It came very naturally I think, I was very lucky. I believe I was the second American to pass the Diploma course at the WSET and I did that in London….after that there was this long spell before the diploma and all the ancillary WSET classes came to the US so when I got into New York and involved in the wine business, I joined the Society of Wine Educators (SWE). Simultaneously, that year I’d started working for Bordeaux [Bordeaux Wine Bureau] and I was the trade liaison/spokesperson for the Bordeaux region in the Americas for twenty years. My very first year a gentleman named Peter Sichel who owned Château Fourcas-Hosten in Bordeaux that’s now owned by the family that owns Hermès, said, “you must come to Portland, Oregon and do a Bordeaux seminar with me,” so I did! That was in 1990 so I’ve been a member ever since and I was on the board for many, many years and President of the SWE for four years.

How important are credentials in the wine industry? Is it more important now than in the past?

Credentialing I think is exceedingly important. Curiously enough I had the diploma from the Wine & Spirit Education Trust (WSET) for at least 10-12 years and it meant nothing in the US at all and now it’s very prestigious. I think it all gives validity; I think it’s very, very important. There really aren’t that many of us in this business so I really believe in credentials, I think it’s important. If someone’s serious they should have some sort of credential, I’m not one to say what they should have because there are many different opportunities but it really is important for an individual to grow professionally in the wine world, so to speak.

Who would you say had the biggest influence on your career as a mentor and how did they help you develop in your career?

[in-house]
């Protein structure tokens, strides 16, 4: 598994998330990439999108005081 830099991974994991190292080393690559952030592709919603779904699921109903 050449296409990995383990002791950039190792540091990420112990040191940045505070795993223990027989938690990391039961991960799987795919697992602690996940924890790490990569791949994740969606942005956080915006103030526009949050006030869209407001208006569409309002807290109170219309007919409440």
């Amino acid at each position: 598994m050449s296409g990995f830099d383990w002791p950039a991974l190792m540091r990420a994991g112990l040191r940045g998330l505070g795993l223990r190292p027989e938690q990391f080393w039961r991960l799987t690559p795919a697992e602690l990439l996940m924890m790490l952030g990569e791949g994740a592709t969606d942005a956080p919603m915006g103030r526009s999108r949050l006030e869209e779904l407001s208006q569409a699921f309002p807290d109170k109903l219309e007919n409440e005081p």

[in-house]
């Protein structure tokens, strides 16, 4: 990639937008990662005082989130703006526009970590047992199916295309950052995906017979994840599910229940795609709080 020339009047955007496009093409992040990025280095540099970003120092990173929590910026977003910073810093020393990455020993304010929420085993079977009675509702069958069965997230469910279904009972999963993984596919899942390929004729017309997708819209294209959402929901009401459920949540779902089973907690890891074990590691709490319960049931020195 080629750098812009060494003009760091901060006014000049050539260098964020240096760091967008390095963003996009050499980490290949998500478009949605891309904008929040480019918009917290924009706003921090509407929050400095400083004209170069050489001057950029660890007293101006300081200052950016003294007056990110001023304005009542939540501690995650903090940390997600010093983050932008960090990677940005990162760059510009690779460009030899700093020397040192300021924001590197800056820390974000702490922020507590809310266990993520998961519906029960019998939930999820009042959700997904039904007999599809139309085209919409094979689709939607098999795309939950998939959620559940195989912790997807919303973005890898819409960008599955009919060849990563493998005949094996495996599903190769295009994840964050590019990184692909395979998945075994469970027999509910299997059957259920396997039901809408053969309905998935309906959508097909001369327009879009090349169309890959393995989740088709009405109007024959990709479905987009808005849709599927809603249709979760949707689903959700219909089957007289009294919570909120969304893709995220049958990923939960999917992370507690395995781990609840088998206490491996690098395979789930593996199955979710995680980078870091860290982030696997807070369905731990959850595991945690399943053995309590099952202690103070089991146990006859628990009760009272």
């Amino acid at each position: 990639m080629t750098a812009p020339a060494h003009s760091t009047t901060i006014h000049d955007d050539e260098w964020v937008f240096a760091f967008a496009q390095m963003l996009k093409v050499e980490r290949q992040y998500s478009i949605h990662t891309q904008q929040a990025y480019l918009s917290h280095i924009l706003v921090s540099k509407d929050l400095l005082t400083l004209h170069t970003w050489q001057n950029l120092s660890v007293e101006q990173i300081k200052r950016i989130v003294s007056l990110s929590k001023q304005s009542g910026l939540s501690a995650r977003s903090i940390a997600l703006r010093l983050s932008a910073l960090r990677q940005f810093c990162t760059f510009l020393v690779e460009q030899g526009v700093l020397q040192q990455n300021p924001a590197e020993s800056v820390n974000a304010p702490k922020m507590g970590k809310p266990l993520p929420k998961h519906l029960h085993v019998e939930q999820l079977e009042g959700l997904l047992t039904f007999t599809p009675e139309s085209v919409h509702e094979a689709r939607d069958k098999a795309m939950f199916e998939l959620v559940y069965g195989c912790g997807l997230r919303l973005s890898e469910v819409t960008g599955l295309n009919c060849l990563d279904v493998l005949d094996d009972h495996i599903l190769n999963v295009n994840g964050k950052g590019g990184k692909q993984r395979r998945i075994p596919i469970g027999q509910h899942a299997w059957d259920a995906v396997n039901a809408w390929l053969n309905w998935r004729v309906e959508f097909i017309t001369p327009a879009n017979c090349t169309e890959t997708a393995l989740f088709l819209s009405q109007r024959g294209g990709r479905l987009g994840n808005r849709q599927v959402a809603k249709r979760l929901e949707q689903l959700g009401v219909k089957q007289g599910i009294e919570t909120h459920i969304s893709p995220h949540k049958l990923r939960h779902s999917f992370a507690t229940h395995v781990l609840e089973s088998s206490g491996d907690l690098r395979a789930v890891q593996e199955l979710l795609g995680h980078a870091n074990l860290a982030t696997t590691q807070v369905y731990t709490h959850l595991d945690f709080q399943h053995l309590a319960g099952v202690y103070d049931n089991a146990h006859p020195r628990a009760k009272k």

There’s no question that Christian Moueix from Bordeaux has had the greatest single influence on preparing my life in the world of wine. I certainly would like to start with John Armit of Corney & Barrow because he gave me the opportunity and arranged for me to work for Christian Moueix. I would certainly like to thank Steven Spurrier for that wonderful August in Paris when my finances on a student budget wouldn’t allow me to purchase a new plane ticket and fly back home to the United States. But guess what, it was the best summer of my life! If you’re going to be stuck somewhere, Paris is not a bad place to be stuck at twenty-three or twenty-four years old.
Another mentor was the gentleman who was Christian Moueix’ winemaker at Pétrus and all his ancillary properties including Dominus in Napa Valley, his name is Jean-Claude Berrouet. He was the head enologist for the Moueix family and at the time I was there, they either owned outright or had the winemaking rights for fifteen Chateaux in Pomerol, St. Emilion, and Fronsac. Jean-Claude was the one I worked with every single day – he’s my hero as Christian Moueix is my hero.

What did Christian Moueix’s influence mean to you?

Christian took me under his wing, I am so indebted to the man as a mentor and in numerical terms I can never repay him but what I think I’ve been able to do in a way of a gesture is to pass it on and pass on the knowledge. This is why I’m so happily involved in volunteering my time for mentorship and endlessly giving time in lecturing around the world…and in organizations like the Society of Wine Educators and Sommelier groups. I also have had the privilege to teach at Cornell University School of Hospitality Management. I’ve been a guest lecturer at Cornell for 20-some years and the Culinary Institute of America, lovingly known in the world of food and wine as the real CIA in Hyde Park, NY and Cal Poly Pomona’s College of Hospitality Management…so every time I do something like that I think, Christian, this is for you, because how can I ever repay you but this is my way of giving back and he knows that. He’s delighted that he knows that his mentorship means something because again, the way I’ve been able to live my adult life to this point is to pass on that knowledge and do it happily…it’s been very, very gratifying.

What types of people have you mentored?

I’ve mentored a lot of different people, those students right out of college and culinary schools. I’ve mentored those that have literally given up Law, Wall Street and other professions to get them involved in their passion, so whenever I can do that it’s certainly a great, great pleasure.

Stay tuned for 'Part 2' of my three-part interview with Robin Kelley O'Connor wherein he discusses his most meaningful career accomplishments; his collaborations with Kevin Zraly and Clive Coates, MW; and gives valuable advice to aspiring wine educators.

Cheers,